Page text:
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How to Season or Re-Season a Cast Iron Skillet

Updated on March 17, 2016
A perfectly seasoned cast iron pan. Oooo - A thing of beauty and wonder!
A perfectly seasoned cast iron pan. Oooo - A thing of beauty and wonder!

Caring for Cast Iron

A cast iron skillet is one of the most versatile tools you can have in the kitchen. If taken care of properly, it will last a lot longer than you will. And unlike you or me, it will achieve a nearly perfect non-stick surface. Want the crispiest fried chicken ever? A gorgeous crackly crust on cornbread? Even temperatures for deep frying? The perfect crust on a steak? Cast iron is your friend.

There are some rules, though. Cast iron doesn't like three things: high-acid foods (like citrus or vinegar), soap, and water. Keep these things in mind and you'll have some of the best cookware in the world.

So caring for cast iron that has already been 'seasoned' (it already has a black, sort of shiny surface that's nearly non-stick), just do the following:

  1. Don't cook high-acid foods in cast iron. Chicken piccata is best done in something else. You can use small amounts of acids like wine or orange juice, but keep it small.
  2. You have to wash it by hand: Never put cast iron in the dishwasher! To clean it, you can use soap if you must, but mostly you'll just use hot water and a sponge. Use a stiff brush to remove stuck-on bits. Instead of soap, you can simply rub it with a couple tablespoons of salt. Rinse it well and dry it immediately and thoroughly. Remember: Water will rust your cast iron!
  3. On occasion, especially if you either rarely use it or if you use it a lot, rub the interior with a thin film of oil, throw it in a oven at 350°F, and let it sit for an hour. This helps season the surface.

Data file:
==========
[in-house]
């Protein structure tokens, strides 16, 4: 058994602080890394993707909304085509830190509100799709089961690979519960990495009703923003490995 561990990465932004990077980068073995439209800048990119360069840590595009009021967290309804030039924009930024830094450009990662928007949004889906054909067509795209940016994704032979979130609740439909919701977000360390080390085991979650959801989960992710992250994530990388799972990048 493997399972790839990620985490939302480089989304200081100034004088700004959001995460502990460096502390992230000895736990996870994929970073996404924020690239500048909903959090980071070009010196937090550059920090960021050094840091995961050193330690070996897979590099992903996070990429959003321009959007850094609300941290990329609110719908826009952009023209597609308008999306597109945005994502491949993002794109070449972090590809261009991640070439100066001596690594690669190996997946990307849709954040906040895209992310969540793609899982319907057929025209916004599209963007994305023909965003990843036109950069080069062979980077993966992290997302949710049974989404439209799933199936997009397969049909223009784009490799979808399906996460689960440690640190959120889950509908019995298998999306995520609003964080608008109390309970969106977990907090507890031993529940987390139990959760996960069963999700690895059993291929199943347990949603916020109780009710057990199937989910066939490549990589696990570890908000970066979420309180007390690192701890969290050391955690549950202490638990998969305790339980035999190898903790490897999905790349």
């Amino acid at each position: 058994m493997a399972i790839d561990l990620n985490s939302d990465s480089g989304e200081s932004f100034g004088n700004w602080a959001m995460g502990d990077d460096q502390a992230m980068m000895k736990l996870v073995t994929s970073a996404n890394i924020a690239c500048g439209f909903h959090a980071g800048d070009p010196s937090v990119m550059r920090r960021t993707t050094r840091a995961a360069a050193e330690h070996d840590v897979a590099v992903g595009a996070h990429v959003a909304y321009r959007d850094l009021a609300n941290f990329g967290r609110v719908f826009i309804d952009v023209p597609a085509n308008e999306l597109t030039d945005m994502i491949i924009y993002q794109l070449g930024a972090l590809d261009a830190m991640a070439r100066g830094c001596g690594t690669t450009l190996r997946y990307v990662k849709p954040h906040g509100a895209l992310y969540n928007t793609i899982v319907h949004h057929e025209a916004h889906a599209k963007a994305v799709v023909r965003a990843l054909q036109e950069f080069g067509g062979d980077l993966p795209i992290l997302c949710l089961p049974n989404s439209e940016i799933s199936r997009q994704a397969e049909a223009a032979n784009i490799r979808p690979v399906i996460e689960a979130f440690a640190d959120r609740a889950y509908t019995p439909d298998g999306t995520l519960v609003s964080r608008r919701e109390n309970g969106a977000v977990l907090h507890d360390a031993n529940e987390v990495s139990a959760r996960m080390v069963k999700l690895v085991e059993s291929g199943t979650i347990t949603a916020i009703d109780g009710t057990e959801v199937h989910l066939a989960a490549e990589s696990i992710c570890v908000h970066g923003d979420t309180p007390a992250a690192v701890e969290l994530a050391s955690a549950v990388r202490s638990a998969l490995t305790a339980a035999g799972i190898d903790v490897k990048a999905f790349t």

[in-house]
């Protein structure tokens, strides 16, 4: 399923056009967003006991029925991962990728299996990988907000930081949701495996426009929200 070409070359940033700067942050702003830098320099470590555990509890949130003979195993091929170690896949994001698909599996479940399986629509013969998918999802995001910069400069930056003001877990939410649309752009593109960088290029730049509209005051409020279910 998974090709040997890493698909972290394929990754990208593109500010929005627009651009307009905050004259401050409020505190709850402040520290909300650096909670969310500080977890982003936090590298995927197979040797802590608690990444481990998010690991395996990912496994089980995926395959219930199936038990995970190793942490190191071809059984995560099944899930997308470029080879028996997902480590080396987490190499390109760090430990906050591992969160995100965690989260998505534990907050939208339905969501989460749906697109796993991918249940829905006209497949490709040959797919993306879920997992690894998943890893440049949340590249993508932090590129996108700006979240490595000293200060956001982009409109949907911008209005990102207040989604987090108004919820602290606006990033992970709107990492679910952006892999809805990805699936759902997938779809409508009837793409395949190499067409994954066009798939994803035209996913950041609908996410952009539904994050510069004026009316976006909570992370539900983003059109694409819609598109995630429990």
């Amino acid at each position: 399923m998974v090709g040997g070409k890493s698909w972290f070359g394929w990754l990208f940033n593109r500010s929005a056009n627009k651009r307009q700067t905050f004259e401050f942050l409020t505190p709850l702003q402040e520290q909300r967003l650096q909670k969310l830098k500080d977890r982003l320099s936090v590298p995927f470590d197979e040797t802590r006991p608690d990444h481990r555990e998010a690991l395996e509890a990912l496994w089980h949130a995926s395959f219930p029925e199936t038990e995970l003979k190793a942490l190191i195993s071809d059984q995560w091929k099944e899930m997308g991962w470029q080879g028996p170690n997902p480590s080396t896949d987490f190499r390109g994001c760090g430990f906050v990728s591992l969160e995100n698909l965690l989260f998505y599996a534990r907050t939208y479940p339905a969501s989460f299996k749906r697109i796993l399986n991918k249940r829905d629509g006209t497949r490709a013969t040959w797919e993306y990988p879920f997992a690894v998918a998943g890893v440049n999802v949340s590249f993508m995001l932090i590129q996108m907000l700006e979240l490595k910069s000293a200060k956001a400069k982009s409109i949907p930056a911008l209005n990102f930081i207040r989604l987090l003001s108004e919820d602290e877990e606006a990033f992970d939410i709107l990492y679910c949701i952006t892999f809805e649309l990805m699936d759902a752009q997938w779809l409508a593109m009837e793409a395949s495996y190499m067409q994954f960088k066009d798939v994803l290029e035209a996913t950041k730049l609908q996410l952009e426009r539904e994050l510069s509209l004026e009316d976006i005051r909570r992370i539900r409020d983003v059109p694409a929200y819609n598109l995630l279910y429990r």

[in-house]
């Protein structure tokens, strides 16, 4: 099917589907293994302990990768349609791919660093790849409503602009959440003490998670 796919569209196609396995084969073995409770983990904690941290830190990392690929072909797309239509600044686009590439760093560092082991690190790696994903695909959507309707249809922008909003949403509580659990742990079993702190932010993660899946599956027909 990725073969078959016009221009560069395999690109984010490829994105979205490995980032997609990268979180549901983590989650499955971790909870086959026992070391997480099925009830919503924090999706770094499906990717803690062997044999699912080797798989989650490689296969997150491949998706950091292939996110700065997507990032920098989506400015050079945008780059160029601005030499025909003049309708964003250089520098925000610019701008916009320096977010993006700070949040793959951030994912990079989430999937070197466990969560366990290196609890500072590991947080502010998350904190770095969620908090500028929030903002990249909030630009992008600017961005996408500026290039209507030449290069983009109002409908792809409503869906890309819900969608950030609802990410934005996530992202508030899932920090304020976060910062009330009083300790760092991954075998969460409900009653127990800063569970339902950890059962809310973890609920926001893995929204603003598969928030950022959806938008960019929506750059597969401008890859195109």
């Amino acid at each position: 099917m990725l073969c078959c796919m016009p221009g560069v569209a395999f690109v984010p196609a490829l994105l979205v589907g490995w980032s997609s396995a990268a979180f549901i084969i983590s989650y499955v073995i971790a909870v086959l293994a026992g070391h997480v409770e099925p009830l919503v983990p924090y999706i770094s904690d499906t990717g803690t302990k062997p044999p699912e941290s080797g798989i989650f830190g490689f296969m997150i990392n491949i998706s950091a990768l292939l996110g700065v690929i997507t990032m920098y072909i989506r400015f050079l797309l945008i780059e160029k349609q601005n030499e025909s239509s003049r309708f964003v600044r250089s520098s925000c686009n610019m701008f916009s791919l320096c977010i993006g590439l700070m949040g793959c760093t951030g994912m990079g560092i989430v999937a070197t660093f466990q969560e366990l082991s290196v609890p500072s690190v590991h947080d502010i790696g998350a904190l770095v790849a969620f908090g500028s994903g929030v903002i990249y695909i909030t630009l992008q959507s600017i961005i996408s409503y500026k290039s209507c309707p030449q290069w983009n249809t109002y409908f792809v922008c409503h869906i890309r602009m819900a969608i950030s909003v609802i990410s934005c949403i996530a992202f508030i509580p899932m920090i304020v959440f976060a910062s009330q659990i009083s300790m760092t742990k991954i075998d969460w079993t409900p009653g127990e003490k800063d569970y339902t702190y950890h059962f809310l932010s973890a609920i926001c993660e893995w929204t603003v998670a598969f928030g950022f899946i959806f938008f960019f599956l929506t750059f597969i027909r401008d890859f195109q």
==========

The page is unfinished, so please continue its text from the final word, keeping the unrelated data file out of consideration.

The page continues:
That's it— give it a little care and it will give a lot back to you.

After cleaning, some people heat the pan on the stovetop help it dry completely.

While the water is evaporating, use a paper towel to smooth a tiny bit of olive oil all over the inner surface of the pan.

This is how much cast iron hates water: I was interrupted, so I left the wet pan on the counter for about an hour to do something else. When I came back, the rust had already appeared.
This is how much cast iron hates water: I was interrupted, so I left the wet pan on the counter for about an hour to do something else. When I came back, the rust had already appeared.

Rescuing a Rusty Cast Iron Pan

Sometimes, you have a skillet or other piece of cookware that wasn't cared for correctly. These rescue pieces can be hidden gold, but you have to know how to bring them back to their potential. I had one recently that was brought to me for medical attention. Here's how I nursed it back to glory.

Note: You can do the same for a new skillet, you just will be removing the protective coating the manufacturer applies to protect a 'pre-seasoned' skillet from oxidizing if it comes into contact with moisture.

The rescue skillet before triage.
The rescue skillet before triage.

This is what an abused piece of cast iron looks like. Rusty, and there were lots of places where the carbon seasoning had cracked and was actually flaking off the skillet. Since I didn't want carbon dust in my food, I had to do something.

  • There's really only one good way to do this: Scrub it well, then break out the steel wool. Normally, steel wool is the enemy of a cast iron skillet because it does so much damage to a seasoned surface. But that's what you want here: Scrub down to the shiny metal.
  • Once you're down past all the rust and carbon gunk (yes, gunk is a technical term), you're ready to treat that old skillet in the same way you'd treat a new one. Preheat your oven to 350°F, break out some paper towels and a little vegetable oil, and you're ready to go. Coat the surface with the oil and bake the pan for an hour.

A super-clean, just-scrubbed skillet still releases a LOT of gunk.
A super-clean, just-scrubbed skillet still releases a LOT of gunk.
Keep wiping down with fresh oil and clean paper towels, and you'll get it REALLY clean.
Keep wiping down with fresh oil and clean paper towels, and you'll get it REALLY clean.
The only thing left on this towel is clean oil - the skillet is now truly clean.
The only thing left on this towel is clean oil - the skillet is now truly clean.

Seasoning Cast Iron

Setting the seasoning on a skillet is the same whether you're restoring one or have a new one:

  • Pour a little vegetable oil into the skillet (vegetable oil sets a better, harder finish than animal fats) and rub it thoroughly around the interior. If your skillet came 'pre-seasoned,' there will be a protective coating applied by the manufacturer. You want to rub this off. If you have an old skillet, the Lord only knows what all you're wiping off at this point.
  • Continue reapplying oil as needed, and wiping down until you no longer see gunk on your towel. At this point your ready for the oven.